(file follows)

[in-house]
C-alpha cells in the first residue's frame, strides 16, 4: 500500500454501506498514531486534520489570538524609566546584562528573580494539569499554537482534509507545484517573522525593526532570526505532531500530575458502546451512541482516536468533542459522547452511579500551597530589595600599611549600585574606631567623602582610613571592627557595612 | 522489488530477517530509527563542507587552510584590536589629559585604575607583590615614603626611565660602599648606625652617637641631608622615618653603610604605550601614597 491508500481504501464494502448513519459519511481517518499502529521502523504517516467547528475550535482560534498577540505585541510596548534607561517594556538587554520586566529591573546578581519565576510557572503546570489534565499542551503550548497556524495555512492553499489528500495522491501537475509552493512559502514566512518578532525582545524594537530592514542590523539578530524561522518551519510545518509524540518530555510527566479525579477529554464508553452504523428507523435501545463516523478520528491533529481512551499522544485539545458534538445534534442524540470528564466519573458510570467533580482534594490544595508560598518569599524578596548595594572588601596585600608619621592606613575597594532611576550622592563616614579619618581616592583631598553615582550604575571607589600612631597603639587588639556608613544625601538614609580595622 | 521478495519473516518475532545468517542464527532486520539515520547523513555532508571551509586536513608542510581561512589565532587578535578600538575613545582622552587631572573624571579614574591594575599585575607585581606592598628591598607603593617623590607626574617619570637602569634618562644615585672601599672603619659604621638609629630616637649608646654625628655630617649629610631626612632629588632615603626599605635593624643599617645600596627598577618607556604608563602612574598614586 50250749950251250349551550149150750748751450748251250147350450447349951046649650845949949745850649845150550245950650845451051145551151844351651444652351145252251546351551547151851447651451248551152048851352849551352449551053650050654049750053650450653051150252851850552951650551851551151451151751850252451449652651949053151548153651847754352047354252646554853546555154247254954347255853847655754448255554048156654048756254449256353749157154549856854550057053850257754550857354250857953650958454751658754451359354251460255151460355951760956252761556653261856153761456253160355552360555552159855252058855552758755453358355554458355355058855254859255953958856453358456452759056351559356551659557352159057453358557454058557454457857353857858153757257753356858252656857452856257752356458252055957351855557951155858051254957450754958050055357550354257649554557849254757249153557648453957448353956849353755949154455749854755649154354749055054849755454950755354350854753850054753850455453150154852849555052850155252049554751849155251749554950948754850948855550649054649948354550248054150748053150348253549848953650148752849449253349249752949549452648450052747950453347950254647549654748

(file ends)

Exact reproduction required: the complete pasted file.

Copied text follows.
[in-house]
C-alpha cells in the first residue's frame, strides 16, 4: 500500500454501506498514531486534520489570538524609566546584562528573580494539569499554537482534509507545484517573522525593526532570526505532531500530575458502546451512541482516536468533542459522547452511579500551597530589595600599611549600585574606631567623602582610613571592627557595612 | 522489488530477517530509527563542507587552510584590536589629559585604575607583590615614603626611565660602599648606625652617637641631608622615618653603610604605550601614597 491508500481504501464494502448513519459519511481517518499502529521502523504517516467547528475550535482560534498577540505585541510596548534607561517594556538587554520586566529591573546578581519565576510557572503546570489534565499542551503550548497556524495555512492553499489528500495522491501537475509552493512559502514566512518578532525582545524594537530592514542590523539578530524561522518551519510545518509524540518530555510527566479525579477529554464508553452504523428507523435501545463516523478520528491533529481512551499522544485539545458534538445534534442524540470528564466519573458510570467533580482534594490544595508560598518569599524578596548595594572588601596585600608619621592606613575597594532611576550622592563616614579619618581616592583631598553615582550604575571607589600612631597603639587588639556608613544625601538614609580595622 | 521478495519473516518475532545468517542464527532486520539515520547523513555532508571551509586536513608542510581561512589565532587578535578600538575613545582622552587631572573624571579614574591594575599585575607585581606592598628591598607603593617623590607626574617619570637602569634618562644615585672601599672603619659604621638609629630616637649608646654625628655630617649629610631626612632629588632615603626599605635593624643599617645600596627598577618607556604608563602612574598614586 50250749950251250349551550149150750748751450748251250147350450447349951046649650845949949745850649845150550245950650845451051145551151844351651444652351145252251546351551547151851447651451248551152048851352849551352449551053650050654049750053650450653051150252851850552951650551851551151451151751850252451449652651949053151548153651847754352047354252646554853546555154247254954347255853847655754448255554048156654048756254449256353749157154549856854550057053850257754550857354250857953650958454751658754451359354251460255151460355951760956252761556653261856153761456253160355552360555552159855252058855552758755453358355554458355355058855254859255953958856453358456452759056351559356551659557352159057453358557454058557454457857353857858153757257753356858252656857452856257752356458252055957351855557951155858051254957450754958050055357550354257649554557849254757249153557648453957448353956849353755949154455749854755649154354749055054849755454950755354350854753850054753850455453150154852849555052850155252049554751849155251749554950948754850948855550649054649948354550248054150748053150348253549848953650148752849449253349249752949549452648450052747950453347950254647549654748